In the next leg, these 65 trainers went on to coach over 3,000 other workers. Workshops were conducted in hundreds of anganwadis and schools during the third phase. Out of all the trainers, about 450 were chosen to form the ‘Garima Fauj’ and oversee village level workshops across the district.


Garima team leaders take an oath to break society’s silence on menstruation


Challenges and roadblocks


“The main hurdle was that the administration initially did not consider MHM awareness campaigns to be of importance,” says Satwik. “Things like building toilets were higher up their priority list. It was this mentality that needed to be challenged first,” he adds.


Also read: Holistic approach, collective action needed to address menstruation issues of rural women



Launching the product


Once the three phases were executed, the administration shifted its focus towards ensuring the availability of eco-friendly and hygienic napkins. The aim was to create a product that would be free of chemicals and plastic, so as to reduce pollution while providing a comfortable and sanitary alternative.



Anganwadi Sevika gives training

A group of women from Self-Help Groups (SHG) were trained in stitching these cotton napkins by members of Jatan, an NGO based in Udaipur. The napkins come in four varieties and are priced between Rs 30 and Rs 50. Each napkin takes about 10-15 minutes to stitch and can be reused up to a year. The local production unit plans to market these napkins under the name of ‘Miss Garima Sanitary Pad’.



Also read: Meet the ‘Padmen’ working for menstrual hygiene with Delhi-based Azah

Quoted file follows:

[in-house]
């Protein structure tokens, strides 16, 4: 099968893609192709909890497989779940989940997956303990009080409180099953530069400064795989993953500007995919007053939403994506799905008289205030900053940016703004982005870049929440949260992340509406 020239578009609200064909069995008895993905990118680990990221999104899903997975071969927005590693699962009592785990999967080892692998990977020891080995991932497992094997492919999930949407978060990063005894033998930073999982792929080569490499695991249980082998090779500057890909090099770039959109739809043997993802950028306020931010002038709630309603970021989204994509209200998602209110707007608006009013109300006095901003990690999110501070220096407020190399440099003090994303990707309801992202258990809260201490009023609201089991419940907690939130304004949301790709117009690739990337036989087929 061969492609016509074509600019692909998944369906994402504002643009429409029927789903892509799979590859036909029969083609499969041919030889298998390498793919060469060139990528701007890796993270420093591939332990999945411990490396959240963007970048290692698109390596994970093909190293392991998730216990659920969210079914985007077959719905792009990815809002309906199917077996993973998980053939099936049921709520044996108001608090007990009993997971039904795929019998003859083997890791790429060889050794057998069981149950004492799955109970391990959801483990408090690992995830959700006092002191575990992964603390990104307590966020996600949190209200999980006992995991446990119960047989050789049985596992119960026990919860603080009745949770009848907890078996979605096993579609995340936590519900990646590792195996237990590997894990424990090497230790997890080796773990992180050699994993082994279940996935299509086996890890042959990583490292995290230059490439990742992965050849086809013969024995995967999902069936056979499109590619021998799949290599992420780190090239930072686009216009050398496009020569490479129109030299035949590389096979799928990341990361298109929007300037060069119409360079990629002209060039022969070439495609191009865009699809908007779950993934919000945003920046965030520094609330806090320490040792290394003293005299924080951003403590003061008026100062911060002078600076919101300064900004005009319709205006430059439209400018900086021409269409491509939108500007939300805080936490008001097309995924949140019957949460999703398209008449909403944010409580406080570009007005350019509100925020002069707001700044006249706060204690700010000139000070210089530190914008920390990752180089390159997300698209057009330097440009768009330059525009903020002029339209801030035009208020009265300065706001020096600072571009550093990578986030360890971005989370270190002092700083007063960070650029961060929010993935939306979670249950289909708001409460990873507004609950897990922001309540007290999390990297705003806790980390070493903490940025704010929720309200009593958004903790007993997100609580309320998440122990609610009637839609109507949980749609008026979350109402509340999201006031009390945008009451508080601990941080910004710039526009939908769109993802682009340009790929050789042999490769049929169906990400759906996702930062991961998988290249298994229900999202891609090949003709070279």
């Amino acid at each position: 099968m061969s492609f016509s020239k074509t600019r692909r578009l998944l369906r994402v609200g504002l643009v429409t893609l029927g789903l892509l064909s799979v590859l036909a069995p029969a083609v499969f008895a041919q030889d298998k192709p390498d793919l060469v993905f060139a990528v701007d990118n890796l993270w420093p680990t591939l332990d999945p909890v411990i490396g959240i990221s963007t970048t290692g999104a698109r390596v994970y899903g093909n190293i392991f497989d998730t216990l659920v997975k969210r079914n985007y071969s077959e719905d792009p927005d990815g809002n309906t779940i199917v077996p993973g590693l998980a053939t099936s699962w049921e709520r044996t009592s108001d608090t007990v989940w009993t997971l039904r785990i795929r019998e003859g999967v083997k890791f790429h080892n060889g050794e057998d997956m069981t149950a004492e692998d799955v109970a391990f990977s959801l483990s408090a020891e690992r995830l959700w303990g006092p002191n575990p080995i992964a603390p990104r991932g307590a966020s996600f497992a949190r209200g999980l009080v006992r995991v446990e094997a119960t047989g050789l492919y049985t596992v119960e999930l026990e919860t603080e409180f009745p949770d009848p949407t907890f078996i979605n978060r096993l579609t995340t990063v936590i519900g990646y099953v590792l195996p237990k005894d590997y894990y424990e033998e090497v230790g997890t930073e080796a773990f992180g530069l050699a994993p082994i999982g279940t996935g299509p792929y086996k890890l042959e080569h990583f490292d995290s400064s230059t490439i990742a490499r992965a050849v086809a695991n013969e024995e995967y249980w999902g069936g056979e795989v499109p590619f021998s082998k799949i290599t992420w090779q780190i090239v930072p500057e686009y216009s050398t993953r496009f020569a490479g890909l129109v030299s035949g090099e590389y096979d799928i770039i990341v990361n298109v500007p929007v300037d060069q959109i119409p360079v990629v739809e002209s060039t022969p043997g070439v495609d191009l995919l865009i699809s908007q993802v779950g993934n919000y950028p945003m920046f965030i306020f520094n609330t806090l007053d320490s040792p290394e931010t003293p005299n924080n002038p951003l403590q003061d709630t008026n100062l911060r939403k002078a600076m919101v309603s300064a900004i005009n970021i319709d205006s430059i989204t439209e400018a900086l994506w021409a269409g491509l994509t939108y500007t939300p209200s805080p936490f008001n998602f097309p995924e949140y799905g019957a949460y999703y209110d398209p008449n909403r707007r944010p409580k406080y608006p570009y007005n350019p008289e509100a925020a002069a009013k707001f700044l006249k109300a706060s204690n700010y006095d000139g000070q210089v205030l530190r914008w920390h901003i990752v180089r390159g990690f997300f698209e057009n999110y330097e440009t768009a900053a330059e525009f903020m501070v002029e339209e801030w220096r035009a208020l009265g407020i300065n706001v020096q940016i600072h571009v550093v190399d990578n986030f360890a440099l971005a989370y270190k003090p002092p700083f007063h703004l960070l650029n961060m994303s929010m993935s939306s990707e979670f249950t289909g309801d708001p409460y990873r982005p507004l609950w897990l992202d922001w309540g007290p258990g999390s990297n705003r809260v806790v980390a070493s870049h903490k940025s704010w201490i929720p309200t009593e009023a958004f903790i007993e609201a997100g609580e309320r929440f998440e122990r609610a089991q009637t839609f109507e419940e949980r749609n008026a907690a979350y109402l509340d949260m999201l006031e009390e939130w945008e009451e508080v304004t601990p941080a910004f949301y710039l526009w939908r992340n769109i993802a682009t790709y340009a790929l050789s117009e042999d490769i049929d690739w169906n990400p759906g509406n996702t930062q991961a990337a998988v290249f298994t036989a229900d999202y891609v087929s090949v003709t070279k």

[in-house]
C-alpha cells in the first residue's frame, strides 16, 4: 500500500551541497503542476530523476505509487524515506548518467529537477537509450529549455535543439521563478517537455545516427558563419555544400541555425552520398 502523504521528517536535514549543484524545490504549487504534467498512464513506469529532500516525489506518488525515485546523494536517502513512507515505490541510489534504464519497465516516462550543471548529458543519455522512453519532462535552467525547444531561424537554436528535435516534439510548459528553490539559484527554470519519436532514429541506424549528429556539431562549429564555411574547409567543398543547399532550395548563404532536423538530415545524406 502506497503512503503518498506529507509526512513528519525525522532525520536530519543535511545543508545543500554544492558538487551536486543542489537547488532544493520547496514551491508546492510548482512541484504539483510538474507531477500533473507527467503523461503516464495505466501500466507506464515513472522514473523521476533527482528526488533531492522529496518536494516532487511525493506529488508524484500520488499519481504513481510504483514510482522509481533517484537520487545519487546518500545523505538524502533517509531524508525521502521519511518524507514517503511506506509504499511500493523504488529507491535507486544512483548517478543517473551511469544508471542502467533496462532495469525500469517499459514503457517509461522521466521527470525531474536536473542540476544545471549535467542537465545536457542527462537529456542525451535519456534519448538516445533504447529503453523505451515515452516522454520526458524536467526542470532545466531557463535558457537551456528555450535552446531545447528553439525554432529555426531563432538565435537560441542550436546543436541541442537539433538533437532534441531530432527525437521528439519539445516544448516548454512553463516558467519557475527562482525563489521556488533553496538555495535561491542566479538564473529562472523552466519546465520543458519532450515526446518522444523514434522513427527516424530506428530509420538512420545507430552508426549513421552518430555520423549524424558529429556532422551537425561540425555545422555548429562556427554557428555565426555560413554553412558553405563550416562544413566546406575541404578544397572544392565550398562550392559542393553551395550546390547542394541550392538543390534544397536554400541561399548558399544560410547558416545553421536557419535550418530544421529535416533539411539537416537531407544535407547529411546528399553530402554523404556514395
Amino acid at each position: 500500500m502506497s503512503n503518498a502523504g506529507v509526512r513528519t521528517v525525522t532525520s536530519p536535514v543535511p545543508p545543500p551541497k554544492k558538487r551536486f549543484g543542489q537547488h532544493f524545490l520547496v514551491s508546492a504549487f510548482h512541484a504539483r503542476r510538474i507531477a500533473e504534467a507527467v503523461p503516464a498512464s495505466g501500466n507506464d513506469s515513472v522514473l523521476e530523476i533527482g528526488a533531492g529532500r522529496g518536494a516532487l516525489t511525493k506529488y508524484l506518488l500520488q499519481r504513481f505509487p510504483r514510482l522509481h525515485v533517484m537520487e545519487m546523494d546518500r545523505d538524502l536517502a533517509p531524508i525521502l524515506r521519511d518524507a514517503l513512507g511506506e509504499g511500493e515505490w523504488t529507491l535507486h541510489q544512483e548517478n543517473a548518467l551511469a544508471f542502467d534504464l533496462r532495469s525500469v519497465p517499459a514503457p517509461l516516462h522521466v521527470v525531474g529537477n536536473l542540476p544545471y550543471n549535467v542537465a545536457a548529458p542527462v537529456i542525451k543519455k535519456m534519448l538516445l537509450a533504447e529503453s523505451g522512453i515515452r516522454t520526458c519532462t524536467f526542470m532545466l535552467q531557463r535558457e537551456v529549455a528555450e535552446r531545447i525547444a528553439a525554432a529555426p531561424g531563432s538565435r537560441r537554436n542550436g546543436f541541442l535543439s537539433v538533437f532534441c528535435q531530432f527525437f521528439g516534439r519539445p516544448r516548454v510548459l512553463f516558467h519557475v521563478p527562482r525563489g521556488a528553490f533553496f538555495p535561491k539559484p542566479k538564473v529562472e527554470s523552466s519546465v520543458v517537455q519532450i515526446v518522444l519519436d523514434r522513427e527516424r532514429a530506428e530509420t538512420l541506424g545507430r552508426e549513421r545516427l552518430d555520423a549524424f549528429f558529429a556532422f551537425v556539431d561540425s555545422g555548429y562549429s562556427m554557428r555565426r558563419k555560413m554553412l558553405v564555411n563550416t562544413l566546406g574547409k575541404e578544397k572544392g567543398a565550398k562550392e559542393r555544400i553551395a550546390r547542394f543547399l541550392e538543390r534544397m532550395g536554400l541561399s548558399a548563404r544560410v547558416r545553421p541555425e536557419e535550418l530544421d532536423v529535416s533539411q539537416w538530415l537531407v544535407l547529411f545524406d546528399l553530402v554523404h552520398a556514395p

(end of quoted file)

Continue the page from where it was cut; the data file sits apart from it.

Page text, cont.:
From silence to speech


“While I always knew what menstruation is, I didn’t really know that it is part of a cycle. I didn’t know why it begins, or how it ends,” confesses Sapna Sanyasi, one of the frontline workers who was trained in creating awareness by the WSSCC authorities. Currently working as a superintendent at an observation home, Sapna was a former employee at the Pratham Education Foundation. It was here she learnt about the opportunity to be a part of Simdega’s MHM drive.


“During our training sessions, we learnt there were a number of men who had no idea what the women in their families go through when they are on their period,” she says. “Now that the taboo is starting to break, they are able to talk openly about the issue, and are capable of providing support and help when needed.”


A male trainer takes a session for school students

Twenty-eight-year-old Sapna believes that “open communication” is one of the highlights of the Garima campaign. That women and children in schools are now equipped with scientifically accurate information is another objective that has been achieved.



Also read: Understanding the ‘truth’ about menstruation, Delhi-based TruCup urges women to switch to menstrual cups



Sustainability: the way ahead


“Mainstream MHM strategies are proving to be quite problematic because they promote the usage of chemical laden products that require incinerators for disposal,” says Satwik. “We need to think about sustainable approaches before it is too late.”


The administrators plan to expand production so they can distribute their eco-friendly napkins to a greater number of consumers. The campaign will be re-launched annually to ensure that its impact does not diminish in any way. With time, they also plan to scale up the project to a state level programme. The success of the Garima campaign in Simdega has encouraged other districts in Jharkhand like Latehaar, Bokaro, and Mujjafarpur to follow suit.



Also read: Menstruation and the workplace: Women talk about the problem and need for inclusion